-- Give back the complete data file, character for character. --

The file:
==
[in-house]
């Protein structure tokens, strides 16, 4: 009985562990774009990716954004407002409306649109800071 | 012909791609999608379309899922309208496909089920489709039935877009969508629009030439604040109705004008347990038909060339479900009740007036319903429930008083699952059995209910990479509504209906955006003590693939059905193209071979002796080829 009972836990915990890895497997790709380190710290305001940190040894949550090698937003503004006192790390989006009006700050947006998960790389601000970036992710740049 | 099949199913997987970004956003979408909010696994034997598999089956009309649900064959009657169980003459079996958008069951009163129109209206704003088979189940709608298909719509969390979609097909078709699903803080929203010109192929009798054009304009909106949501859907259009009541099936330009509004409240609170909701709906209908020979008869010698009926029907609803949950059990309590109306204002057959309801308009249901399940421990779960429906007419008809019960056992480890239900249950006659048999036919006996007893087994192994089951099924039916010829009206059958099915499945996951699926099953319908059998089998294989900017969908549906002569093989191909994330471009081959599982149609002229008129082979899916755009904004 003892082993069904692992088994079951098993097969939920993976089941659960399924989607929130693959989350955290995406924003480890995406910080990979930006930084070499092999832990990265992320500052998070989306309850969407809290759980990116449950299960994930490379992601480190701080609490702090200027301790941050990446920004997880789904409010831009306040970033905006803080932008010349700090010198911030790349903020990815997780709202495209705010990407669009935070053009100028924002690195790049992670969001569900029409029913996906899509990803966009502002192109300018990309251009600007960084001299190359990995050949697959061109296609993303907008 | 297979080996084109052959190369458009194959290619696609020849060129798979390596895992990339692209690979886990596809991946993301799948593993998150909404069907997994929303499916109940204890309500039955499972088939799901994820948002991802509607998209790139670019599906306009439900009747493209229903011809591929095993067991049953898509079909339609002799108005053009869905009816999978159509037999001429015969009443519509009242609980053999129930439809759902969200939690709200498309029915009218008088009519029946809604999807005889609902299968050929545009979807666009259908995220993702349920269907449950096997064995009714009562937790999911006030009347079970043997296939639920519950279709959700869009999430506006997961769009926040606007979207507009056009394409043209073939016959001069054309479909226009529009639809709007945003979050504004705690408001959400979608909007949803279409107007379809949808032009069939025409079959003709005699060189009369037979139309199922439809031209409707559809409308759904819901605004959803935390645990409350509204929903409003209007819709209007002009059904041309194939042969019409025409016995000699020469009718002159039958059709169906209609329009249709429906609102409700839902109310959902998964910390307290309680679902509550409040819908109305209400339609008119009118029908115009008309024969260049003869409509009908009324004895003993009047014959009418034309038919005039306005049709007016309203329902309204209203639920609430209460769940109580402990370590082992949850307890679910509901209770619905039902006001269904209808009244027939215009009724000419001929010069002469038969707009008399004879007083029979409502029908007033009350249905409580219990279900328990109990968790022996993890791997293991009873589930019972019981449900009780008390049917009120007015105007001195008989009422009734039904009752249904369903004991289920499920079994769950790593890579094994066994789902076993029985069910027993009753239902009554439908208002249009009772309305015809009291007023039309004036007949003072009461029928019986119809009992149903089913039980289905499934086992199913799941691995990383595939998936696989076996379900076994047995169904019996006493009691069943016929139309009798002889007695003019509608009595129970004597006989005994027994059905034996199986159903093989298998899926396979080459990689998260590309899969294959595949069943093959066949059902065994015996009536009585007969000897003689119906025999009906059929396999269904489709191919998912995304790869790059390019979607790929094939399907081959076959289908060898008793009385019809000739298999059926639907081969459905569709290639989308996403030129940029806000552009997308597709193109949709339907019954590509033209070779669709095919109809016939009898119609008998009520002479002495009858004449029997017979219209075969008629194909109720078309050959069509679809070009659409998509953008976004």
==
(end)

[in-house]
């Protein structure tokens, strides 16, 4: 009985562990774009990716954004407002409306649109800071 | 012909791609999608379309899922309208496909089920489709039935877009969508629009030439604040109705004008347990038909060339479900009740007036319903429930008083699952059995209910990479509504209906955006003590693939059905193209071979002796080829 009972836990915990890895497997790709380190710290305001940190040894949550090698937003503004006192790390989006009006700050947006998960790389601000970036992710740049 | 099949199913997987970004956003979408909010696994034997598999089956009309649900064959009657169980003459079996958008069951009163129109209206704003088979189940709608298909719509969390979609097909078709699903803080929203010109192929009798054009304009909106949501859907259009009541099936330009509004409240609170909701709906209908020979008869010698009926029907609803949950059990309590109306204002057959309801308009249901399940421990779960429906007419008809019960056992480890239900249950006659048999036919006996007893087994192994089951099924039916010829009206059958099915499945996951699926099953319908059998089998294989900017969908549906002569093989191909994330471009081959599982149609002229008129082979899916755009904004 003892082993069904692992088994079951098993097969939920993976089941659960399924989607929130693959989350955290995406924003480890995406910080990979930006930084070499092999832990990265992320500052998070989306309850969407809290759980990116449950299960994930490379992601480190701080609490702090200027301790941050990446920004997880789904409010831009306040970033905006803080932008010349700090010198911030790349903020990815997780709202495209705010990407669009935070053009100028924002690195790049992670969001569900029409029913996906899509990803966009502002192109300018990309251009600007960084001299190359990995050949697959061109296609993303907008 | 297979080996084109052959190369458009194959290619696609020849060129798979390596895992990339692209690979886990596809991946993301799948593993998150909404069907997994929303499916109940204890309500039955499972088939799901994820948002991802509607998209790139670019599906306009439900009747493209229903011809591929095993067991049953898509079909339609002799108005053009869905009816999978159509037999001429015969009443519509009242609980053999129930439809759902969200939690709200498309029915009218008088009519029946809604999807005889609902299968050929545009979807666009259908995220993702349920269907449950096997064995009714009562937790999911006030009347079970043997296939639920519950279709959700869009999430506006997961769009926040606007979207507009056009394409043209073939016959001069054309479909226009529009639809709007945003979050504004705690408001959400979608909007949803279409107007379809949808032009069939025409079959003709005699060189009369037979139309199922439809031209409707559809409308759904819901605004959803935390645990409350509204929903409003209007819709209007002009059904041309194939042969019409025409016995000699020469009718002159039958059709169906209609329009249709429906609102409700839902109310959902998964910390307290309680679902509550409040819908109305209400339609008119009118029908115009008309024969260049003869409509009908009324004895003993009047014959009418034309038919005039306005049709007016309203329902309204209203639920609430209460769940109580402990370590082992949850307890679910509901209770619905039902006001269904209808009244027939215009009724000419001929010069002469038969707009008399004879007083029979409502029908007033009350249905409580219990279900328990109990968790022996993890791997293991009873589930019972019981449900009780008390049917009120007015105007001195008989009422009734039904009752249904369903004991289920499920079994769950790593890579094994066994789902076993029985069910027993009753239902009554439908208002249009009772309305015809009291007023039309004036007949003072009461029928019986119809009992149903089913039980289905499934086992199913799941691995990383595939998936696989076996379900076994047995169904019996006493009691069943016929139309009798002889007695003019509608009595129970004597006989005994027994059905034996199986159903093989298998899926396979080459990689998260590309899969294959595949069943093959066949059902065994015996009536009585007969000897003689119906025999009906059929396999269904489709191919998912995304790869790059390019979607790929094939399907081959076959289908060898008793009385019809000739298999059926639907081969459905569709290639989308996403030129940029806000552009997308597709193109949709339907019954590509033209070779669709095919109809016939009898119609008998009520002479002495009858004449029997017979219209075969008629194909109720078309050959069509679809070009659409998509953008976004």